How can the statistical community help you?
ERS has long recognized the importance of close links with the statistical community. These mutually beneficial contacts can lead to highly relevant policy research.
ERS and other USDA agencies, for example, collaborated with the Environmental Protection Agency (EPA) when EPA was developing regulations on animal waste management under the Clean Water Act. The USDA team provided analysis of alternative policy options. Data from ERS on livestock operators’ production costs was a useful tool in evaluating cost-effective options for animal waste management. ERS’s own research on market mechanisms of conservation used data from EPA’s National Section 303(d) List of Impaired Waters.
ERS draws on data from USDA and other federal agencies, as well as universities and private-sector sources to use in our analytical work, our forecasts, and in data products we package for ERS customers. The Census Bureau, Bureau of Economic Analysis, Bureau of Labor Statistics, Centers for Disease Control and Prevention, and National Agricultural Statistics Service (NASS) are among the agencies whose data we use. ERS’s Food Environment Atlas, which compiles geospatial data on communities’ food options and health outcomes, is an example of one product incorporating data from a number of sources—in this case, to explore the interaction of multiple factors in food choices and diet quality.
Prior to your tenure, what do you see as the biggest recent accomplishments of the agency?
The Economic Research Service has sustained its independence and relevance, whether providing briefings to policymakers or preparing in-depth reports. And the agency has been ahead of the curve in anticipating and informing front-burner issues.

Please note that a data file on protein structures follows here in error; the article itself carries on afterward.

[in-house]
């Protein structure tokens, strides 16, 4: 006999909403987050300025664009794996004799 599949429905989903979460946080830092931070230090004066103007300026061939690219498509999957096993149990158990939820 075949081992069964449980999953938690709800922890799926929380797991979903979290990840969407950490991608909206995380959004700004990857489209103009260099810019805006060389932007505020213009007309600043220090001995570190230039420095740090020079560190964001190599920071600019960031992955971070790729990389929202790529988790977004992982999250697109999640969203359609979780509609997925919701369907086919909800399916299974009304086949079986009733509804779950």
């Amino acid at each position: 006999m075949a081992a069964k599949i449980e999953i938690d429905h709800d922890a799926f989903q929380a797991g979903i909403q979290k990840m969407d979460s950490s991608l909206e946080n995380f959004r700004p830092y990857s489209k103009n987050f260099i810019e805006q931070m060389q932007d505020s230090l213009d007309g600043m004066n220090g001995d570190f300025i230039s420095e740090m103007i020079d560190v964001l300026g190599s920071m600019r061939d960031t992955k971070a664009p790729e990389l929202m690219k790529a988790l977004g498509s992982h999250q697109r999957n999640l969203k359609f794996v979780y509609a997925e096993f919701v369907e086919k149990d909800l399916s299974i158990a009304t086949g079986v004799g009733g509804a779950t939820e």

Our annual report on U.S. household food security is used by federal and state policymakers in shaping laws and programs regarding food assistance, other public assistance, and poverty. ERS, as part of the U.S. Food Security Measurement Project—a collaboration among federal agencies, university researchers, and private organizations—played a key role in developing the survey measure, which has become a national and international standard. For more than 10 years, ERS has overseen the survey—conducted by the Census Bureau—and is responsible for analyzing and publishing the results and ensuring continued reliability of the survey methodology. Each year’s report is widely cited by stakeholders and the media.
I’m also particularly proud of ongoing technological enhancements in our Agricultural Resource Management Survey (ARMS). ARMS is a joint venture with NASS and the primary source of information about the financial condition, production practices, resource use, and economic well-being of America’s farms and farm households. Information from ARMS is used extensively by policymakers and researchers. ERS and NASS have developed dynamic, easy to use web-based data delivery tools to expand access by customers. The two agencies are currently providing remote access to authorized users to sensitive ARMS microdata in a confidential, protected environment in collaboration with the National Opinion Research Center.